No way, Jose.

Thus Fairburn, Glover, Davin, Mulgan, Sargeson (ironically and somewhat subversively given his homosexuality), Gaskell, Curnow, among several others, were all archetypal Kiwi sexists, as was Baxter – even given how Kai Jensen tried to explain away Baxter’s misogynistic gusts via a Jungian apotheosis, something which fellow academic Terry Locke just couldn’t do. Wrote Locke of James K. Baxter: ‘He was also, I think, deeply and problematically misogynistic’ (59), and then he goes on to quote evidence from the poem Pig Island Letters (2).

Yet, for Jensen, Baxter can be excused of any abusive sexism. ‘Was Baxter such a misogynist, that he filled his poems with monstrous women?…The impulse to read Baxter’s bawdry literally as “pornography” in feminist terms is the same mistakes that his critics have made…not realizing that all the figures in his poems stand for parts of the deep psyche’ (127-128; 143). I, for one, side completely with Locke here. No one can tell me that the following lines from Baxter’s 'Letter to Sam Hunt,' as included in his collected poems from 1979, have the remotest sliver to do with Jungean psychotherapy. They are out-and-out nasty-sexist and women hating:

Sam Hunt, Sam Hunt, Sam Hunt, Sam Hunt
The housewife with her oyster cunt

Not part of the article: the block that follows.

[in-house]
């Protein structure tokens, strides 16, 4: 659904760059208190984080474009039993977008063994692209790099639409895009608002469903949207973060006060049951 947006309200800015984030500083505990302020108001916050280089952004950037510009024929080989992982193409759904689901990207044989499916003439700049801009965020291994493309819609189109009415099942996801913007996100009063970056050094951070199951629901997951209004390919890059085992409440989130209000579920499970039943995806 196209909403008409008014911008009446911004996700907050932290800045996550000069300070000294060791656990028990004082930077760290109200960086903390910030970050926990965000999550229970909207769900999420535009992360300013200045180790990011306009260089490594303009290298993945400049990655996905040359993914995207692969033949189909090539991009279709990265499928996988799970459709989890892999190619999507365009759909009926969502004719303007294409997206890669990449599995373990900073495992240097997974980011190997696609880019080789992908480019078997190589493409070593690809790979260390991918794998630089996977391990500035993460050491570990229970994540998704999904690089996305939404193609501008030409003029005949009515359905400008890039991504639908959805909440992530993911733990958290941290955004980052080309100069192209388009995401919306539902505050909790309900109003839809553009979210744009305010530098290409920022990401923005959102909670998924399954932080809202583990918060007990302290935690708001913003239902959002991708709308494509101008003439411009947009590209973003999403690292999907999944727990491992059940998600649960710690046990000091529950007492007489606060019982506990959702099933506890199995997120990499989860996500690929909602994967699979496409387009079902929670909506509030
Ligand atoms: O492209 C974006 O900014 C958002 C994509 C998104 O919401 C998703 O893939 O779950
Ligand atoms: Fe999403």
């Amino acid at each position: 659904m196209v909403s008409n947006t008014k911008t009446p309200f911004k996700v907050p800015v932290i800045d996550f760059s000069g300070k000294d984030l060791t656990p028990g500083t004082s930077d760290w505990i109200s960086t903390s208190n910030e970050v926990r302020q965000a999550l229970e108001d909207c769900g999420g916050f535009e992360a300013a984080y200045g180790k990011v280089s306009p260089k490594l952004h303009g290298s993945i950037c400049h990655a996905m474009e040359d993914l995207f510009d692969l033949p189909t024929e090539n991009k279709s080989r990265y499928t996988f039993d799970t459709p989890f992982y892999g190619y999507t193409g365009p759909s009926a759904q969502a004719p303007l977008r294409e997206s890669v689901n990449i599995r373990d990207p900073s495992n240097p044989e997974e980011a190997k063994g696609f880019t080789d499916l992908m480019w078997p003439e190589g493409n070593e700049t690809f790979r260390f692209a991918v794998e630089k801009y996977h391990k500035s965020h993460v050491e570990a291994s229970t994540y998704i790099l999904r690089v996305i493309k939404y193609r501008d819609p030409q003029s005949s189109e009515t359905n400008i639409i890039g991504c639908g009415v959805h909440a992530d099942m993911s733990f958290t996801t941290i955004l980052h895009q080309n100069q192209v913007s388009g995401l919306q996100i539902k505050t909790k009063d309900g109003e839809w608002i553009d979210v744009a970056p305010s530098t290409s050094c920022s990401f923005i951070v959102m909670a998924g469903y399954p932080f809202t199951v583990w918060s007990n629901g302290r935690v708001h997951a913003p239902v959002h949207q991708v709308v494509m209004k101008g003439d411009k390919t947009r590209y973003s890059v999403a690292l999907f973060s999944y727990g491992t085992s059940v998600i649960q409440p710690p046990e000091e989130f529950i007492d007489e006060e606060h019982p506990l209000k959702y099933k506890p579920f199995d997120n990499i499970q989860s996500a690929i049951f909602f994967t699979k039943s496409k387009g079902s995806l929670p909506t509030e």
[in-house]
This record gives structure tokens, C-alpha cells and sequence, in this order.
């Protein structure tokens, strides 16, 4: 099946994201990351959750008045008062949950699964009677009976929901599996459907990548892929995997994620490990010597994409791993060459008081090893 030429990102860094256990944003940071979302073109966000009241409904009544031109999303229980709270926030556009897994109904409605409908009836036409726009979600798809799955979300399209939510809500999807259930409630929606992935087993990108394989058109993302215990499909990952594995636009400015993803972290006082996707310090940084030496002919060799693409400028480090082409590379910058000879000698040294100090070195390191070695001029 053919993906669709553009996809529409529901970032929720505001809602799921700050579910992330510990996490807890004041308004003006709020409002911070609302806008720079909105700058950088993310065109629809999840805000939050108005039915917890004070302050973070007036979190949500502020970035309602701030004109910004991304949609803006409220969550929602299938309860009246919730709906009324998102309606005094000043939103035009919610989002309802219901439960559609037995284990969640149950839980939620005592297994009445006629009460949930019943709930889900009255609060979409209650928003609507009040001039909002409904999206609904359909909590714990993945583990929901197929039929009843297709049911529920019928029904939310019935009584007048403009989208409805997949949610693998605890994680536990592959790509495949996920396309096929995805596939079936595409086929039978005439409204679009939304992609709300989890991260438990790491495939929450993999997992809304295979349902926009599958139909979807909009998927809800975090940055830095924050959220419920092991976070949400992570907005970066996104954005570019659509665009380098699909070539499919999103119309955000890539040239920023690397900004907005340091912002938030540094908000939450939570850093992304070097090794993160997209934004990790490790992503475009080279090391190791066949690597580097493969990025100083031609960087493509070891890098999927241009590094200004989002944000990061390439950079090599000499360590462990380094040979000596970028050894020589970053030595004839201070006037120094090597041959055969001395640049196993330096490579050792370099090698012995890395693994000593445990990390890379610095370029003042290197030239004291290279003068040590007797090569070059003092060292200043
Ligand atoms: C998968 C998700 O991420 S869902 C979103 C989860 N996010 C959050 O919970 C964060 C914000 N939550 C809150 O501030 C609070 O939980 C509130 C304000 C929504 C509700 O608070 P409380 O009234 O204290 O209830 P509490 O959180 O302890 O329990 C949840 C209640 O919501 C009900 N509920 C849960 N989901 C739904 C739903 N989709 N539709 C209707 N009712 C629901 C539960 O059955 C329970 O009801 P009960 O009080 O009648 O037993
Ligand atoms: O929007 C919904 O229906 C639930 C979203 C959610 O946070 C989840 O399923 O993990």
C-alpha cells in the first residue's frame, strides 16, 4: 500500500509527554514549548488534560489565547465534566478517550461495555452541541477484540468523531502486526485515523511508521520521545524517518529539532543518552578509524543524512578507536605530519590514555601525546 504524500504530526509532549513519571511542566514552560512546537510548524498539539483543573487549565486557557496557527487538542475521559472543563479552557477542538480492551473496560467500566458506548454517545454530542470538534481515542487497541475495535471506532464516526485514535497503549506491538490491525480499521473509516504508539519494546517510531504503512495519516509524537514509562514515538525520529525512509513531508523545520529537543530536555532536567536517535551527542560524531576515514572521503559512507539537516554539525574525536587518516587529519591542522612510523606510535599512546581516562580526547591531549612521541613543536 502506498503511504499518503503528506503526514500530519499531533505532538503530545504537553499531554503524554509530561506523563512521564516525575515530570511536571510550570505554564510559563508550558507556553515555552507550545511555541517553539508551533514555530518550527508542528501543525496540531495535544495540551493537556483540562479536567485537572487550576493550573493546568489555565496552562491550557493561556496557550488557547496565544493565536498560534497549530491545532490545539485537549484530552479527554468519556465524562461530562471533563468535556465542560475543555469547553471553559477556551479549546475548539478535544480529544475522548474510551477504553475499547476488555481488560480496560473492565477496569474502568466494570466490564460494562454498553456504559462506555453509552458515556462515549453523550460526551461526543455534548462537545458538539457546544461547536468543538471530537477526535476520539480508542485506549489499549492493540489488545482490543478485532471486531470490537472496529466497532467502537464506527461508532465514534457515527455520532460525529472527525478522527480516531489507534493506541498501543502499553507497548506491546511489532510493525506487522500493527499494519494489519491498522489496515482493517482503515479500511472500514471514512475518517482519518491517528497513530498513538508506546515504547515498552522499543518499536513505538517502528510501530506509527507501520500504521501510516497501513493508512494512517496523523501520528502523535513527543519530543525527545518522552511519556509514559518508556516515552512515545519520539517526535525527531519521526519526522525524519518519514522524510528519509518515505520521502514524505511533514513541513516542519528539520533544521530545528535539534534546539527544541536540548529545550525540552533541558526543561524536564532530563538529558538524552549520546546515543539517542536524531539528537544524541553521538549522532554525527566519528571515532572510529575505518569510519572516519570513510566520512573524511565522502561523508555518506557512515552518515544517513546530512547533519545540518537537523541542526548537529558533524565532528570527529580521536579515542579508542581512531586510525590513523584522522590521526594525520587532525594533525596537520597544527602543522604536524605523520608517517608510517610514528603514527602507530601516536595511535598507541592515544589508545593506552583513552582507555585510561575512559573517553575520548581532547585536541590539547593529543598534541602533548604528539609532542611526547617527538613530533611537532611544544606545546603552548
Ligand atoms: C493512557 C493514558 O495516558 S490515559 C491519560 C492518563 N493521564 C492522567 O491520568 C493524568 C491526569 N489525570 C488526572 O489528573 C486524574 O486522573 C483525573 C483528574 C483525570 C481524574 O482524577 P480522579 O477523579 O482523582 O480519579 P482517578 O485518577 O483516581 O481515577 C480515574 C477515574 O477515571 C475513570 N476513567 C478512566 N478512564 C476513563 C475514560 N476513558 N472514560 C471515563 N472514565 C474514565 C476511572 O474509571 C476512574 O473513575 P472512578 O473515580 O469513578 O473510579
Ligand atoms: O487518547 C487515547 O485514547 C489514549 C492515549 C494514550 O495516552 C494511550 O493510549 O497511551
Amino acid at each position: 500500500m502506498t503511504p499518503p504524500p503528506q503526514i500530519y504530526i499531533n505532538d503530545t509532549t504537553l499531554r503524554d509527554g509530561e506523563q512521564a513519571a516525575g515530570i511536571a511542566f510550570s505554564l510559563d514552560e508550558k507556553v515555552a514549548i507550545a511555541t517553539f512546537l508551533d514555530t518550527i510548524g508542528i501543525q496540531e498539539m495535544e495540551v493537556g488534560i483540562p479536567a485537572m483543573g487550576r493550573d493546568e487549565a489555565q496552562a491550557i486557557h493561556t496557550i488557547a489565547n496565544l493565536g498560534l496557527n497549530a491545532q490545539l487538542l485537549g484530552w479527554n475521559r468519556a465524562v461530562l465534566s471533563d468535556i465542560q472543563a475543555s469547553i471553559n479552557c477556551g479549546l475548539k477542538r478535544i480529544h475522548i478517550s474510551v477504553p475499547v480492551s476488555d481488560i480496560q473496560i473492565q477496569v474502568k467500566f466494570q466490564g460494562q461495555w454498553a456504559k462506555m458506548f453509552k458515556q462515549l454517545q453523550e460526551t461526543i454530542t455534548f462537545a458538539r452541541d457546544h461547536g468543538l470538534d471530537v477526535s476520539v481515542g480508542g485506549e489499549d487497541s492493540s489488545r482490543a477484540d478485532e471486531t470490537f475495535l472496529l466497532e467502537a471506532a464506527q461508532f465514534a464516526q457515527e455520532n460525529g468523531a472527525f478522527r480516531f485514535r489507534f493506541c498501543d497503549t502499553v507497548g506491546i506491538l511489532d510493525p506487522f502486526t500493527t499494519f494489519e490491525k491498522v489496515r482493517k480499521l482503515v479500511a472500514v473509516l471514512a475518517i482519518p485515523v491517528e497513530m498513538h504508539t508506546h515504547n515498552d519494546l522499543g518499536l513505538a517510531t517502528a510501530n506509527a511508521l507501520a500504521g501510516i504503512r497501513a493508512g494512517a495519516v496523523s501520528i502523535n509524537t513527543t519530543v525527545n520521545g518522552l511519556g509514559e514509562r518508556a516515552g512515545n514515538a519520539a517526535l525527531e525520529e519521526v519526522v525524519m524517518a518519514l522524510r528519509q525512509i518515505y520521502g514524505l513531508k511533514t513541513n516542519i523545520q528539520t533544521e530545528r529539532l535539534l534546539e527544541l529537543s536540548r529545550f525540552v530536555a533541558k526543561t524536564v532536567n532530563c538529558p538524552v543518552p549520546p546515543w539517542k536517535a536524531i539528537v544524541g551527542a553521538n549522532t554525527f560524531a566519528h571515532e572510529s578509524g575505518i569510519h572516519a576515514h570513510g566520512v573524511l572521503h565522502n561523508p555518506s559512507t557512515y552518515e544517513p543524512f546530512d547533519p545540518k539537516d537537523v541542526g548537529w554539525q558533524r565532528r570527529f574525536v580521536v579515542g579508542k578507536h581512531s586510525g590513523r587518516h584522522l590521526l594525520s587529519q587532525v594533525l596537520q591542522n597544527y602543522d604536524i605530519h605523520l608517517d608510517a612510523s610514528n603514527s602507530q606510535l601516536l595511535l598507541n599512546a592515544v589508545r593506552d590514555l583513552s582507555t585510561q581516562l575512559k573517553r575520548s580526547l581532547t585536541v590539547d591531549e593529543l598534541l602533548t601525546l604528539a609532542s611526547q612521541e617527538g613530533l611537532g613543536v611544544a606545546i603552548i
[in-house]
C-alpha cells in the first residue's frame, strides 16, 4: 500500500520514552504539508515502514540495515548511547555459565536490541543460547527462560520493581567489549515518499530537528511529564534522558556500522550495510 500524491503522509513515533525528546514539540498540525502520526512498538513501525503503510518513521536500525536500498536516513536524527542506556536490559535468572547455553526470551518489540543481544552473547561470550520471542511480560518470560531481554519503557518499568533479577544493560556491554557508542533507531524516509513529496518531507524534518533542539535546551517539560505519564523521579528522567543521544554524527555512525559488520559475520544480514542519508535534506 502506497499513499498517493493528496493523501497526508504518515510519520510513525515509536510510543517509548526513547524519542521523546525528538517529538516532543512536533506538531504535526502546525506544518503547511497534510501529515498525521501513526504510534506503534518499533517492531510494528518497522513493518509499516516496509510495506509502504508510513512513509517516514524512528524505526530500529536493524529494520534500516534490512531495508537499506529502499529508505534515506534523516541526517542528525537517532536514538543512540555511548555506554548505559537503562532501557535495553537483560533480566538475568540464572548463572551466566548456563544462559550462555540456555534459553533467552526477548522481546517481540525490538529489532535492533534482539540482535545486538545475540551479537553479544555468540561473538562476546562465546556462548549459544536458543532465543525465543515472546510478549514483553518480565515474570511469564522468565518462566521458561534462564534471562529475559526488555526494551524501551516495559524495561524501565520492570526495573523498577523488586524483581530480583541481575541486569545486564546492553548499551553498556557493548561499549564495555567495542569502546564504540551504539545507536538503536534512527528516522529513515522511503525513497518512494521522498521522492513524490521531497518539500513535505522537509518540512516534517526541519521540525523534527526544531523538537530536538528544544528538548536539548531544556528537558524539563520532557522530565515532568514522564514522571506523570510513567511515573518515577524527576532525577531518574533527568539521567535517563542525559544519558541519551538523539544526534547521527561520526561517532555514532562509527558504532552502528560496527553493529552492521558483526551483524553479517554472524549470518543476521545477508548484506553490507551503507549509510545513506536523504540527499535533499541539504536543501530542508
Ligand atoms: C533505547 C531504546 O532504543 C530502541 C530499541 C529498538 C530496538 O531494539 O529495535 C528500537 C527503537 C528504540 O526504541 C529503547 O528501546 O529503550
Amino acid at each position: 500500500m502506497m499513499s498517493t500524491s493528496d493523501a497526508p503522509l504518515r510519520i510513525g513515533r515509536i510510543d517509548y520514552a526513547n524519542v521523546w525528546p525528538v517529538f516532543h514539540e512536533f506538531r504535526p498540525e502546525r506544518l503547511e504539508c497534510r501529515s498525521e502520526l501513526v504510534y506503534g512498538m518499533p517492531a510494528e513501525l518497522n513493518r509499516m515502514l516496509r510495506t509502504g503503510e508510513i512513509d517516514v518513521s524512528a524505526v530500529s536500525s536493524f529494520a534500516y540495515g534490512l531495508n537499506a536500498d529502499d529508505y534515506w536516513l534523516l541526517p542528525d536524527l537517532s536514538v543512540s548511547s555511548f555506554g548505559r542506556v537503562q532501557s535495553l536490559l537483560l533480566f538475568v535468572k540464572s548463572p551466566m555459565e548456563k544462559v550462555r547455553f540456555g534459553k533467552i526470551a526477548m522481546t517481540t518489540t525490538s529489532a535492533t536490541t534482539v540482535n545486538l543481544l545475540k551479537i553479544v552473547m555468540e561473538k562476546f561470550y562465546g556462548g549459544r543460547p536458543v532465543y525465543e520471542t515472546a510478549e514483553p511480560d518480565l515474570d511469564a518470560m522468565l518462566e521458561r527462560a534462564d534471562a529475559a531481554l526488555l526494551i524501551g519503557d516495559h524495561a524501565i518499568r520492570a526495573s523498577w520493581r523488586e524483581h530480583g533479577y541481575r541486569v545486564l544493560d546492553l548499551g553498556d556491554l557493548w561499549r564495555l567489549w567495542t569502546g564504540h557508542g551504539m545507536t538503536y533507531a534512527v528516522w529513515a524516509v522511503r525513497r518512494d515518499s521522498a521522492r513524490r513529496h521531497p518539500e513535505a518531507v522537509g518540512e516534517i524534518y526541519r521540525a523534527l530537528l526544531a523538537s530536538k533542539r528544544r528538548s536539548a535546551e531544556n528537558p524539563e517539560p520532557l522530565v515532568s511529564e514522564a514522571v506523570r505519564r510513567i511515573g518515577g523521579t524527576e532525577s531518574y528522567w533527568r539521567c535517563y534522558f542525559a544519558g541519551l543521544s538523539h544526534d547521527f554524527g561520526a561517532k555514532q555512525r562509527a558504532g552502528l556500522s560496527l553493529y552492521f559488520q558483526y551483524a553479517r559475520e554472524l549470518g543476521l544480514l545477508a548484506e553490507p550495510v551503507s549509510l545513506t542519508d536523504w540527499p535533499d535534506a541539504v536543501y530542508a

Have pissed upon what might have been
Lively, original and green…

The Pill, the Rags, the Summer Sale,
Put Venus and her tribe in jail
Till every fuck’s a coffin-nail

Baxter’s literary scion Sam Hunt, at least the young Hunt, certainly was also such a practitioner of sexism in many of his poems. Take a titiro [look] at this excerpt from ‘I Wanna Love You Too’ from 1982:

(I said) ‘before tonight is through
I will have made you little girl
A lover out of you
And girl, your mummy she’s no fool
So please no stories out of school

And what about this excerpt from an earlier poem, ‘Letter to Jerusalem 2’:

Could easily have made it with the chick
Who picked me up: I’ve little doubt
She’d very much fancy a denim lout –
A little tougher than her easy action
Husband who fails to bring her on.

In fact, such locker room schoolgirl-grooming and women-baiting – and the implicit disposability of them probably extended well beyond Hunt’s earlier poetry, especially if we bear witness to his 2008 selection of and introduction to Baxter’s poems where, ‘it is…a Baxter who has been turned by Hunt’s selection practice to conform to a mythology of himself which Hunt sympathises with and which has a particular 1970s colouring’ (Locke 59). The New Zealand masculinist tendency to mythologise their sexual prowess and potency and the associated diminishment and anonymity of women this incorporated, obviously extends well and truly beyond the 20th century. Just how far, I will soon expand on.